But no sooner had Bisping’s advantages in speed begun to assert themselves, it was another sparring partner’s turn, then another, then another. After a quarter of an hour of this, Bisping trained submissions alongside BJJ expert Mario Neto.
Then the Englander worked the bags for half an hour, slamming in piano heavy punches and kicks – including a series of those photogenic, Matrix style flying knees which accounted for compatriot Pointon in that memorable TUF semi-final.
Finally, boxing trainer Tony Quigley took Bisping on the target pads before driving the entire class through a brutal circuit of press-ups, pads, sit-ups, squat thrusts, sit-ups, burpees and sprawls.
There were some very athletic fighters in the gym and, of course, every one of them would be at a different stages on the road to match fitness. However, only Bisping kept pace with cheerful sadist Quigley as he called out drill after drill.
Roaring out loud as he went, ‘The Count’ hit every press-up, every sit up, every squat-thrust. It was intimidating stuff.
“Every day is a little different in the gym,” Bisping said afterwards. “I’d get bored out of my mind doing the same things all the time, and I enjoyed today.”
Quigley, a former boxer himself, added: “I have to keep an eye on Mike in the gym because, if you’d let him, he‘d train flat out all day every day. He’s train full-blast all the time, that‘s why no one (TUF) could handle him in training. He’s a complete workaholic. He trains like you’ve just seen every day in here, plus he does his weights and runs plus he also teaches his own classes closer to where he lives in the evenings. He’s a fighting machine.”
Bisping said: “Winning TUF was the biggest thing in my career, I‘m proud of that achievement, but I can either leave it at that or push harder, get better and go for bigger things in the future. And that’s what I want to do, one fight at a time.”
Which brings us to the Hard Rock Hotel, November 11 and Milwaukee submission specialist Eric Schafer.
“Easier said that done, I know, but I want to put him to sleep nice and fast,” Bisping said of his opponent. “I’m not going to rush in but I think I will knock this guy out, maybe in the first round. He’s a decent fighter and he’s coming off a win in the UFC, but I think I’m the better fighter all round; just because he’s good at jiu-jitsu doesn’t mean he can out wrestle me, and I have massive advantages in striking.”
However, the Count admitted Schafer was impressive in his previous Octagon appearance, when ‘Ravishing Red’ (as he likes to be known) submitted Rob MacDonald in little over two minutes at UFC 62.
Unable to secure footage of any other Schafer fight, Bisping has gone over those 146 seconds of action with a fine-toothed comb and offers the following appraisal of Schafer:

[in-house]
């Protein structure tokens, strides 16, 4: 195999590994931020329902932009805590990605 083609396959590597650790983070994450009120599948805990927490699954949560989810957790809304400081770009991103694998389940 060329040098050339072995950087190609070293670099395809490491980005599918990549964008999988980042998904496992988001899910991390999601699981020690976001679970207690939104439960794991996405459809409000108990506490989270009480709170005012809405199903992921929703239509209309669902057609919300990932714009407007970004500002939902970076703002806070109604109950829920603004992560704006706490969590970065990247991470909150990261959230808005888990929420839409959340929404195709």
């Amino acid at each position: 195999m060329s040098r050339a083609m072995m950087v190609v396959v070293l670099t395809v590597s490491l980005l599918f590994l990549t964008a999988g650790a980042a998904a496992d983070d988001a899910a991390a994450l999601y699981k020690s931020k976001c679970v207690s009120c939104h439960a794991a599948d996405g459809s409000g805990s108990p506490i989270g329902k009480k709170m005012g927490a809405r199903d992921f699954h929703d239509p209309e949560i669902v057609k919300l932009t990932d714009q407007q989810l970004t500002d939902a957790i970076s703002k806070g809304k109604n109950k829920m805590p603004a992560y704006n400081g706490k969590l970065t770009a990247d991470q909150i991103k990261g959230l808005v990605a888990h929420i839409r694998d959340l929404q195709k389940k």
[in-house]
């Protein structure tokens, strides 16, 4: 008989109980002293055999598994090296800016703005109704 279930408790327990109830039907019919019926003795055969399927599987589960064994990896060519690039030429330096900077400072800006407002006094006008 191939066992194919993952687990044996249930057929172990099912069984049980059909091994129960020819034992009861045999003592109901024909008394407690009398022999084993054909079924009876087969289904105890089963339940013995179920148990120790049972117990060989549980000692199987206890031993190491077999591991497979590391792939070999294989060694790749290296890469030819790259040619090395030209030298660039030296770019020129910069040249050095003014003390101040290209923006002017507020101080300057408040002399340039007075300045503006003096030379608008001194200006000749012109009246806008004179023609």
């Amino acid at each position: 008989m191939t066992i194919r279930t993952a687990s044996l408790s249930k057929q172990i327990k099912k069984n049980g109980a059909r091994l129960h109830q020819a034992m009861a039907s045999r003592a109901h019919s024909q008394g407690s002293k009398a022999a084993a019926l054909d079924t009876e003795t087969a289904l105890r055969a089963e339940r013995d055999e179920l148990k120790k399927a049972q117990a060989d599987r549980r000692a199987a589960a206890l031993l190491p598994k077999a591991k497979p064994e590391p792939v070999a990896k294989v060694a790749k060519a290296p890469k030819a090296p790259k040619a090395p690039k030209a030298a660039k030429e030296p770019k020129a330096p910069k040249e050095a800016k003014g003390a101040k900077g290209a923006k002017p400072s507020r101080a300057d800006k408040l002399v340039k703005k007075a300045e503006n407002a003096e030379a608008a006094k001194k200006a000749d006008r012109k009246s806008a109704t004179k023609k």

“You could say he looked impressive on the ground but, to be honest, I thought MacDonald made some horrible, nasty mistakes when the fight went to the ground. I was watching the fight thinking ‘what are you doing?’ when MacDonald didn’t even close his half-guard. MacDonald was just asking to be mounted and submitted, so I’m not sure how good Schafer actually is, although in training I’ve prepared harder than ever, y’know, just in case.”
It’s no great revelation that Bisping – who has won all but one his fights via strikes – wants to stand up with an opponent whose nine wins came from submissions.
“His striking looks pretty average,” Bisping said. “He had some half-decent leg kicks, they looked hard, but I didn’t think much of his punches at all. There was no real speed, no footwork to put anything (powerful) behind the punches, and no head movement. I think I’ve got him (done) when it comes to stand up, so obviously I’ll be looking to strike.”
Bisping added: “But though I like to strike, I’m not worried about going to the ground. I’m pretty talented on the floor. There’s no doubt in my mind that I can out-grapple and submit almost anyone. But why take the fight to the ground – where Schafer’s best chance is – when I can stand up and probably waste him in one or two rounds?”
To that end, Bisping has worked very diligently on his takedown defense.
He laughs: “I’ll actually be pissed off with myself if he even gets a takedown; I’ve pushed myself that hard in training I’d actually offend myself if I get taken down.”
If Bisping, 11-0 continues to win, there’s little doubt he will be used to spearhead the UFC’s triumphant return to British shores in 2007.
“That’s one of the reasons there’s pressure on me,” Bisping said, “Some people have talked about me being like a poster boy for the UFC in England and that’d be a great honour if it happens like that. I’m fighting to win for myself and my family but, again, I’m honoured to fly the flag for England and British MMA.
“There are expectations on me but, believe me, after the hard work I do in the gym I expect a lot from myself.”